GUEST BLOG: Justin Latif – Winter is coming #Parkupforhomes


“Winter is coming!” is the rousing catch cry from the Game of Thrones’ Jon Snow and even as we find ourselves amidst one of our colder winters, it’s scary to think that there could be many more even colder winters coming for our most vulnerable – to be lived out in cars, caravan parks and carports.

Last night, I joined with about 750 people at the Mangere Town Centre for one sleepless night in our cars to gain a better understanding of what it’s like for those doing it tough. And it was tough. Not only did the overnight temperatures of 7 degrees cut through my flimsy sleeping bar, but the discomfort of having no lounge, no kitchen, no bathroom struck home. Seeing kids’ faces flushed from the chill, seeing parents desperately trying to insulate windows and doors gave me an extra insight into the dramas faced by Kiwis every night.  It’s no kind of life to prosper from and it’s not the kind of world we want NZers growing up in.

Somewhat surprisingly most of the negative feedback we’ve received has come from the left of center. But many of the questions that have been raised with us are around the effectiveness of peaceful protest and whether there’s any point given this current Government – and those are definitely valid points. Firstly I would say that there are some intangibles that come out of these actions which can’t be measured or predicted. We never would have guessed that so many people and media would turn up and take this event so seriously. We also never would have guessed that so many local organisations with actual resources would mobilise at this event and also begin collaborating to find ways to increase the amount of emergency housing in Mangere. In some ways this protest action has been a catalyst for real and meaningful measures to be discussed and hopefully actioned in the future so less of our community will sleep in their cars next winter.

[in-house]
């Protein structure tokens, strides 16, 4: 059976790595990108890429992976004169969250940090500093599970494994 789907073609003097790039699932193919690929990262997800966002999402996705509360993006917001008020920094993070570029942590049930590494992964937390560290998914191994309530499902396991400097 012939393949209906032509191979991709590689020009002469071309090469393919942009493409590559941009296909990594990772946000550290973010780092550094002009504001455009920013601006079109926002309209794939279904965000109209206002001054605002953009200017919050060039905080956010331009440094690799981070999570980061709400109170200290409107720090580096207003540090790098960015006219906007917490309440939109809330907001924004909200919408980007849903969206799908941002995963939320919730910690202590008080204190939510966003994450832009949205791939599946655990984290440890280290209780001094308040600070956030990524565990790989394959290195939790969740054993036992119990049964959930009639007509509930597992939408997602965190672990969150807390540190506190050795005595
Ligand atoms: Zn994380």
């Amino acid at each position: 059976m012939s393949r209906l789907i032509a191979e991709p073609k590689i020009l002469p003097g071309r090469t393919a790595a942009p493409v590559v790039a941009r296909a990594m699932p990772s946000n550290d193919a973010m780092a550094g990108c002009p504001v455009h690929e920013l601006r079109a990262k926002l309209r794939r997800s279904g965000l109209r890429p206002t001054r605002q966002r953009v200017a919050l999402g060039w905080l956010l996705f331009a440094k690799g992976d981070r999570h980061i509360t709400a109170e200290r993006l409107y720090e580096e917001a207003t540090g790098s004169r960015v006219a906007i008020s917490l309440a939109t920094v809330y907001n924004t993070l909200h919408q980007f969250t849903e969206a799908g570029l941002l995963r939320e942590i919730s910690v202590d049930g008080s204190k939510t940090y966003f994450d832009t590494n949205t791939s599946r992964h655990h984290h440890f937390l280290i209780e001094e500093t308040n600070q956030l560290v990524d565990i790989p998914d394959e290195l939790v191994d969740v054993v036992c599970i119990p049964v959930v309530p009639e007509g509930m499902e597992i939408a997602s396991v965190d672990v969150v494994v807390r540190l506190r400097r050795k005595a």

But what we did hope for was to keep this issue of “hidden homelessness” in the news and show that the so-called “middle NZer” does care. Thankfully we live in a democratic society and that means when large groups of people do things it causes politicians to get antsy and respond. If we shrugged with apathy everytime a hard hitting news item flashed across our Facebook feed our decision makers could continue to act with impunity. But when they see a large mobilization of voters responding as we saw last night they are forced to reconsider and if they don’t they surely must know that winter is coming again in 2017 (which is also election year) and if they don’t do something meaningful now this issue could form a larger narrative about their inability to govern.